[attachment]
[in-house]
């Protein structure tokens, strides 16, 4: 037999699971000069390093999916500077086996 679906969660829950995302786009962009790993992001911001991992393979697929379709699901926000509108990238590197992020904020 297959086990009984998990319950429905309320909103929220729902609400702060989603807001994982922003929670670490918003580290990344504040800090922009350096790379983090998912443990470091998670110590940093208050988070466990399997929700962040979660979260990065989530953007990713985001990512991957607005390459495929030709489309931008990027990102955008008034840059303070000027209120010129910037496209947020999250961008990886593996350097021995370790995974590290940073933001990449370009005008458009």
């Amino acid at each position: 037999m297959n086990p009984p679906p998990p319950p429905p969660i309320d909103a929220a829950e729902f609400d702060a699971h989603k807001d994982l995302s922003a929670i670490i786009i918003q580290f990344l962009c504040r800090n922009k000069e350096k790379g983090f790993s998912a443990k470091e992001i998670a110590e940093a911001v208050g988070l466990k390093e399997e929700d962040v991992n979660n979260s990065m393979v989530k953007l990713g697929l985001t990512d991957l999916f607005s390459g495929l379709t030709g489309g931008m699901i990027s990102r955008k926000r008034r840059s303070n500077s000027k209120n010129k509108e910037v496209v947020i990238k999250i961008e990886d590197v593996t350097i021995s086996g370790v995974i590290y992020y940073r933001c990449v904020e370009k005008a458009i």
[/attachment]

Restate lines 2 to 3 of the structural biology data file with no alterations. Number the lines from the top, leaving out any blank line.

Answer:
């Protein structure tokens, strides 16, 4: 037999699971000069390093999916500077086996 679906969660829950995302786009962009790993992001911001991992393979697929379709699901926000509108990238590197992020904020 297959086990009984998990319950429905309320909103929220729902609400702060989603807001994982922003929670670490918003580290990344504040800090922009350096790379983090998912443990470091998670110590940093208050988070466990399997929700962040979660979260990065989530953007990713985001990512991957607005390459495929030709489309931008990027990102955008008034840059303070000027209120010129910037496209947020999250961008990886593996350097021995370790995974590290940073933001990449370009005008458009």
């Amino acid at each position: 037999m297959n086990p009984p679906p998990p319950p429905p969660i309320d909103a929220a829950e729902f609400d702060a699971h989603k807001d994982l995302s922003a929670i670490i786009i918003q580290f990344l962009c504040r800090n922009k000069e350096k790379g983090f790993s998912a443990k470091e992001i998670a110590e940093a911001v208050g988070l466990k390093e399997e929700d962040v991992n979660n979260s990065m393979v989530k953007l990713g697929l985001t990512d991957l999916f607005s390459g495929l379709t030709g489309g931008m699901i990027s990102r955008k926000r008034r840059s303070n500077s000027k209120n010129k509108e910037v496209v947020i990238k999250i961008e990886d590197v593996t350097i021995s086996g370790v995974i590290y992020y940073r933001c990449v904020e370009k005008a458009i």